This was more than simply a 'gig', this was a musical and visual experience, with the audience witnessing first-hand the astonishing production which harmonises all manner of blips, bleeps and tweets (the sound-chip of a toy blue tit) into sweet, audible gold. It was truly an immersive experience, and Immi was as humble, chatty and anecdotal as ever – when she wasn't concentrating on her art.

SET-LIST (and album each song is taken from):

2. WAIT IT OUT (Ellipse)
4. HEADLOCK (Speak For Yourself)
5. BAD BODY DOUBLE (Ellipse)
6. SPEEDING CARS (The O.C. Soundtrack)
7. LITTLE BIRD (Ellipse)
8. HALF LIFE (piano) (Ellipse)
9. A-HA! (Ellipse)
10. CANVAS (Ellipse)
11. THE WALK (Speak For Yourself)
12. SWOON (Ellipse)
13. 2-1 (Ellipse)
14. TIDAL (Ellipse)
15. HIDE AND SEEK (Speak For Yourself)
16. JUST FOR NOW (a cappella) (Speak For Yourself)
17. THE MOMENT I SAID IT (piano) (Speak For Yourself)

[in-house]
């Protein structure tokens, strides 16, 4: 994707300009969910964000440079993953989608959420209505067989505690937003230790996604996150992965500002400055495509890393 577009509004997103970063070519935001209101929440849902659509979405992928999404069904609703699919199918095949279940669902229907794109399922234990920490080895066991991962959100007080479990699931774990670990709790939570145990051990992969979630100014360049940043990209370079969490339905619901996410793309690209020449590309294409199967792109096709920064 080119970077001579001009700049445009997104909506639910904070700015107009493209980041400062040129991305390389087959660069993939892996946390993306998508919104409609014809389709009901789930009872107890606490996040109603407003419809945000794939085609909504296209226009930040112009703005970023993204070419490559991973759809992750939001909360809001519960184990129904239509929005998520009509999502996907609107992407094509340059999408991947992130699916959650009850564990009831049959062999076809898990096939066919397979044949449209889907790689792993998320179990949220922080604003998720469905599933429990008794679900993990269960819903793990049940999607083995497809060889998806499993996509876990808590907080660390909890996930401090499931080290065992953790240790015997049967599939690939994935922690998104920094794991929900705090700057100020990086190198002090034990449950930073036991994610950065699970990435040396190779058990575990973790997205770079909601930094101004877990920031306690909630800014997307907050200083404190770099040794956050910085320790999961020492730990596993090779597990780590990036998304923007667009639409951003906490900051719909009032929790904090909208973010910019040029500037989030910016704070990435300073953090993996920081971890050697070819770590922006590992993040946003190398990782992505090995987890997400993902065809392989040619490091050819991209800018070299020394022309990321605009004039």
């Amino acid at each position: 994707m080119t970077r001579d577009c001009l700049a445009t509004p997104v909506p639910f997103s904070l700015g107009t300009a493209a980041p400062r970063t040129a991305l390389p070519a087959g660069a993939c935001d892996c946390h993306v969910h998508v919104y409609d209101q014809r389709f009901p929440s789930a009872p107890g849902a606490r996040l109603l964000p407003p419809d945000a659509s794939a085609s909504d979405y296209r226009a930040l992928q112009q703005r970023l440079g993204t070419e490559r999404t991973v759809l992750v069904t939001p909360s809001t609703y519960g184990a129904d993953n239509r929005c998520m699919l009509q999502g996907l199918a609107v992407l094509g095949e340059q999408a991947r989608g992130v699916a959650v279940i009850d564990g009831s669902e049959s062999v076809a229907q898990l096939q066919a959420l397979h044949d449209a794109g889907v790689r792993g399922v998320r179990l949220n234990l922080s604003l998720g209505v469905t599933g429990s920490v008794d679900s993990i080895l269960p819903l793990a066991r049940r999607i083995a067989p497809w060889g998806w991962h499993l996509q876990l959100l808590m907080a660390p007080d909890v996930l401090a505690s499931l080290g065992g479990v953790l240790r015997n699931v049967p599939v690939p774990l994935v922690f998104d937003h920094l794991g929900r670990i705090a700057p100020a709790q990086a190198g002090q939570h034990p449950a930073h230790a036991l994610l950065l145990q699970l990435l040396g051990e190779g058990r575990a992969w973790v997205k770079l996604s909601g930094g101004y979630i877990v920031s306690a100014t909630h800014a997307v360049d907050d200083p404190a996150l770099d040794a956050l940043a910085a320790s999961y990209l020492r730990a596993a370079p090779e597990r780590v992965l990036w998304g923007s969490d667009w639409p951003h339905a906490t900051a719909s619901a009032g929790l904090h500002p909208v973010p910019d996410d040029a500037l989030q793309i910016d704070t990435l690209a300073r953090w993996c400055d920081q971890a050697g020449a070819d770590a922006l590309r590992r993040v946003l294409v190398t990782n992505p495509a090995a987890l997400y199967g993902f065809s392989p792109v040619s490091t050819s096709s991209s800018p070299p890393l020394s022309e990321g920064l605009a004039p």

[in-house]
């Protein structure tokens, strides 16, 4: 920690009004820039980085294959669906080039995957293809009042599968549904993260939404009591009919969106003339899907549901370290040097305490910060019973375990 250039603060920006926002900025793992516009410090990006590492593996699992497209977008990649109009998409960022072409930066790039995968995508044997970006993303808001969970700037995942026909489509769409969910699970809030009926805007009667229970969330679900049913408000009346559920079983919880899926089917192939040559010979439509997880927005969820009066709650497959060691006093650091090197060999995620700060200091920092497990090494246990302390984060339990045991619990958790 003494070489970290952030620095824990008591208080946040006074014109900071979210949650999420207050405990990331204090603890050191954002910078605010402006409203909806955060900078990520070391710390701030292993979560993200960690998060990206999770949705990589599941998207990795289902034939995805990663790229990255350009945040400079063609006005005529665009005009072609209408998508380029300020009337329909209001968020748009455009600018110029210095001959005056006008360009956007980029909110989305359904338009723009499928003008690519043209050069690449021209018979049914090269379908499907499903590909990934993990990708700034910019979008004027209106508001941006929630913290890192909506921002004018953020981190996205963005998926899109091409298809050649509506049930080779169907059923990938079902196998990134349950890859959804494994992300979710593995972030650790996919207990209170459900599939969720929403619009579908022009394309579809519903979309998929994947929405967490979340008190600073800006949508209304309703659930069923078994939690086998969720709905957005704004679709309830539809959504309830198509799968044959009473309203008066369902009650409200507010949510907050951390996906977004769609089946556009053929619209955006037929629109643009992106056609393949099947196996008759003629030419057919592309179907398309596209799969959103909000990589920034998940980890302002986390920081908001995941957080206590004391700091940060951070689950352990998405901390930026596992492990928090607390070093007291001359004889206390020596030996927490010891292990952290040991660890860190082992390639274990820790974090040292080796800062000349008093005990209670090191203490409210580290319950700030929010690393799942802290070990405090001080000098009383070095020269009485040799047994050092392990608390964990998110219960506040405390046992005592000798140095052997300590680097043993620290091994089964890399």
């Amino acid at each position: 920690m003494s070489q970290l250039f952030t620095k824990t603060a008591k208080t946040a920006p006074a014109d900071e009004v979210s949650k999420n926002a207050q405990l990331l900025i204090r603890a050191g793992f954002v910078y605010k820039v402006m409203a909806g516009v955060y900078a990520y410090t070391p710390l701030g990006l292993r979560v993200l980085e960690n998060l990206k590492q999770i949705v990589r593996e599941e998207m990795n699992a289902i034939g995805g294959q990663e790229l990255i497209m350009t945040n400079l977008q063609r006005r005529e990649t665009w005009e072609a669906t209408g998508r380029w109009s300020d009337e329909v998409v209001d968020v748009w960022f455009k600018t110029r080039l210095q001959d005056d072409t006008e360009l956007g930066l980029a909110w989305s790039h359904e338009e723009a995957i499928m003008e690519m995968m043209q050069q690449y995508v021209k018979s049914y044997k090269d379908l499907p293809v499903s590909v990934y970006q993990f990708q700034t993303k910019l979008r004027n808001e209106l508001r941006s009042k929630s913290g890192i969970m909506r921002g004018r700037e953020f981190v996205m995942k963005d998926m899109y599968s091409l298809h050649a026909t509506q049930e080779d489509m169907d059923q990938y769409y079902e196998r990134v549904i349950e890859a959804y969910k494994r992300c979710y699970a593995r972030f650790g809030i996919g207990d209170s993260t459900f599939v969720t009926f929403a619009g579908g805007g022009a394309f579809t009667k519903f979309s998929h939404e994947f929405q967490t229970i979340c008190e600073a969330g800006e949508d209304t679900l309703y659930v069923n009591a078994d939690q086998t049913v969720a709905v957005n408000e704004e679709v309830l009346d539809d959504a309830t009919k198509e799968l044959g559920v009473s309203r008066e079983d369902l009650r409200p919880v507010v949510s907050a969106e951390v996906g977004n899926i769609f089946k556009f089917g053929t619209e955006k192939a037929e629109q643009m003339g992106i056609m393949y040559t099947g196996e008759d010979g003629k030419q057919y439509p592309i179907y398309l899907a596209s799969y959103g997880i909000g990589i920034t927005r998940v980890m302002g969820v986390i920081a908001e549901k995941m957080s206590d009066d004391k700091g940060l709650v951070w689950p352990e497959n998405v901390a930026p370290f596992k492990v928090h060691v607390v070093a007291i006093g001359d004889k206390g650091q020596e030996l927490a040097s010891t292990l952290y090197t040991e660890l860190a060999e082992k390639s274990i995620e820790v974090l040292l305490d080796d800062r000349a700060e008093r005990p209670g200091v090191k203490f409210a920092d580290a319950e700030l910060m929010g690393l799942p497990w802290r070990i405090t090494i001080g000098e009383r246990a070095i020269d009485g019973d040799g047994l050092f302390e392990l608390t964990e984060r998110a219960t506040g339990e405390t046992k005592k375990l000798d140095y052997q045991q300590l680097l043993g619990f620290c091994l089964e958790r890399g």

The entire set was an absolute joy, if totally devoid of any songs from Frou Frou's Details and iMegaphone (not that this was a huge problem), but moments of note from the night include:

-- The guitarist from support act Back Ted N Ted donning a large Immi-esque wig for Bad Body Double. I'm assuming Ms. Heap took it as a good-natured homage, rather than an insult to her crazy do.

-- The projection of hundreds of little birds onto the tree centre-piece during... Little Bird.

-- Audience member, guest cellist and VERY brave soul Anna Scott guesting on A-ha! and being persuaded to stay on for another song – which she had only been told to learn mere hours before the doors opened!!

-- Immi adorned some seriously funky shades as she rocked out on a Key-tar during an extended riff on Tidal.

-- There were no electrical looping equipment (“Parrot”) malfunctions this time around, but Cambridge was the city in which Just For Now *nearly* didn't happen in 2007 (I was present then, too!). Ever since then, the vocally multi-layered track has been sung WITHOUT instruments – and a LOT of faith in the audience's ability to sing... in time. It paid off.